You don’t do something like that to an entrenched Boston media veteran like Lydon (the former anchor of WGBH-TV’s Ten O’Clock News and a former newspaper reporter) without expecting all hell to break loose in the papers, and thus the pages of the Globe have been filled with articles about Lydon’s dispute with WBUR — complete with the revelation of Lydon’s WBUR salary ($175,000 this year, but with raises taking him to $280,000 in a few years) and the disclosure of increasingly testy e-mails between Lydon and his WBUR bosses. If WBUR was still hoping for a quick, quiet resolution to all the hoo-hah, those hopes were dashed over the weekend when several Connection staffers quit in protest. Meanwhile, WBUR has been using substitute hosts on the Connection — but will NPR have any interest in the show if Lydon and his crew don’t return? We’ll let you know how this one plays out.
Elsewhere in MASSACHUSETTS, One-on-One Sports (soon to be the Sporting News Radio Network) finally flips calls on its Boston outlet, more than four years after acquiring WNRB (1510). It’s now WSZE, “The Sports Zone,” and for Garrett and anyone else who’s keeping count, that makes callsign number seven for the erstwhile WMEX.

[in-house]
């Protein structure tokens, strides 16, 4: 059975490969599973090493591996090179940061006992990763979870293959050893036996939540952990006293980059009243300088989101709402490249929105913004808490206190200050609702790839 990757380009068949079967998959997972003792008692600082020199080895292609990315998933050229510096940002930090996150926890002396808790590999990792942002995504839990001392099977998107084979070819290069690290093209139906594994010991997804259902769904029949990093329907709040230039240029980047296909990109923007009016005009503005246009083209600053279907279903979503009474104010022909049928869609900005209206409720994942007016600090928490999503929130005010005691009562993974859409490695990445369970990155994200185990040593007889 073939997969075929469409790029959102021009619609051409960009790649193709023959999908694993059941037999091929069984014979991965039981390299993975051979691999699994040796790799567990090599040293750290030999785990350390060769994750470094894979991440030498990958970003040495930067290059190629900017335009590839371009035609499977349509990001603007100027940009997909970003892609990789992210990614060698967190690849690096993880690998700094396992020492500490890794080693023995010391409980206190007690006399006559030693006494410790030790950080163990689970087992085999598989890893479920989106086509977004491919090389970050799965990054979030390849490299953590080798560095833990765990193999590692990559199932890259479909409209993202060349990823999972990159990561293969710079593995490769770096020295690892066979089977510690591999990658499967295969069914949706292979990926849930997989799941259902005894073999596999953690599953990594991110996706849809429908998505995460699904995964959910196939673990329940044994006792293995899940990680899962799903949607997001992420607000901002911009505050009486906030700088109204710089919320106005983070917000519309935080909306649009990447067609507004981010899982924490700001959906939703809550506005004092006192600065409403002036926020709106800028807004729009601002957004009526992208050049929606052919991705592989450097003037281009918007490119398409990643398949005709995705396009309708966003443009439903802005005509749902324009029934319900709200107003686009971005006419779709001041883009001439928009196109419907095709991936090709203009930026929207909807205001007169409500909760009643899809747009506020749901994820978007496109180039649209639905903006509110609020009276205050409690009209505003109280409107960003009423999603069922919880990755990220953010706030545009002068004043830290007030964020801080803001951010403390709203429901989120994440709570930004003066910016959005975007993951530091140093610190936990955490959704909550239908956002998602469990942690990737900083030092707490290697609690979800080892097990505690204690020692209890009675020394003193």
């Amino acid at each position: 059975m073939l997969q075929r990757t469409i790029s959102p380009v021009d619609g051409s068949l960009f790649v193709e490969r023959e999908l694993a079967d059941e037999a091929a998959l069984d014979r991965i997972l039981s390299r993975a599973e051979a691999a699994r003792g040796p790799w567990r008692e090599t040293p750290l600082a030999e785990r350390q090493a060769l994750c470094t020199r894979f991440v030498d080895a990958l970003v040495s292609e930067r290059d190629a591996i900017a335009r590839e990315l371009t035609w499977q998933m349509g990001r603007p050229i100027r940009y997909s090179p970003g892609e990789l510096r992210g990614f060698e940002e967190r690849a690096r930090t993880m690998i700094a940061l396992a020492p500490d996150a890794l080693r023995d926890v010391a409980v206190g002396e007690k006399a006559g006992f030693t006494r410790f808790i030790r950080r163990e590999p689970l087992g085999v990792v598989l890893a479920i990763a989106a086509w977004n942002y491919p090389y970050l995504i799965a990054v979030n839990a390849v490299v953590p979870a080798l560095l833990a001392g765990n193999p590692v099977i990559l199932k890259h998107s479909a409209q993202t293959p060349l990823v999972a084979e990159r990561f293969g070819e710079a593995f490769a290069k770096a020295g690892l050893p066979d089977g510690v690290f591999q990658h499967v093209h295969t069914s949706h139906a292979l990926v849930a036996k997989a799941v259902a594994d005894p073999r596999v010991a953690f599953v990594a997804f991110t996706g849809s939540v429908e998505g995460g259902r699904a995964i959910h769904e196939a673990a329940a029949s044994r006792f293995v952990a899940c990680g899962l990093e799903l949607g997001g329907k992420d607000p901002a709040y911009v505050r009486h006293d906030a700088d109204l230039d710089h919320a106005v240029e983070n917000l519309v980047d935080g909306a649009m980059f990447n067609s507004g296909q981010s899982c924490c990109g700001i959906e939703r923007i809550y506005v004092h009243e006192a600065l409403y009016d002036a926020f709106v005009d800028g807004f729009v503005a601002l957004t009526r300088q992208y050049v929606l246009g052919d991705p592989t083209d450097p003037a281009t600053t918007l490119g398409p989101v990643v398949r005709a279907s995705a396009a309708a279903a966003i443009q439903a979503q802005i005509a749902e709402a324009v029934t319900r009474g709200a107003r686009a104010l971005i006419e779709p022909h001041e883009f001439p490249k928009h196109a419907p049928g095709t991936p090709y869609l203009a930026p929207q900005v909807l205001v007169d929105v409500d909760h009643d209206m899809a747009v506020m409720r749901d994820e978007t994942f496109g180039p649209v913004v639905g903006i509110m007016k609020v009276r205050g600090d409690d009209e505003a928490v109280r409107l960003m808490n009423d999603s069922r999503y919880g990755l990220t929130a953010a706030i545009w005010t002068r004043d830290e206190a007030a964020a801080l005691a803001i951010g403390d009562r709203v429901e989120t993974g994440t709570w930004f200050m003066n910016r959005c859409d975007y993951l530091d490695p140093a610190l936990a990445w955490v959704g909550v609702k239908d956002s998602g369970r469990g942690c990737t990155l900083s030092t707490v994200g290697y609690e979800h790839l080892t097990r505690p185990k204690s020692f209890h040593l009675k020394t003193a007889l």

Into NEW YORK we head, and back to the land of Syracuse Community Radio. We’ve been recounting the tangled tale of WXXC (88.7 Truxton) in recent weeks, including the apparent filing of a misleading application to cover its construction permit just days before expiration — even though nothing had yet been built at WXXC’s site! And you’ll recall that a NERW visit to the site a few days later turned up an antenna (lower than specified on the CP) but no signal. Well… as we pointed the NERW-mobile towards Philadelphia two weekends ago (much more on the trip in a bit), we actually heard WXXC on the air, sort of. The signal is just barely perceptible on I-81 crossing the Onondaga/Cortland county line south of Syracuse, and disappears again well before Cortland itself. Just as we started wondering whether WXXC would serve more than a few hundred potential listeners, though, the FCC beat us to the punch: On February 12, just two days after we heard WXXC for the first time, the FCC cancelled the station’s license and deleted its callsign. We suspect an appeal from SCR, but we suspect (given what we heard of the WXXC signal) that the group would do better to apply its energy to its other applications, which promise to deliver more signal to areas where people actually live.
Twenty Years Ago: February, 1996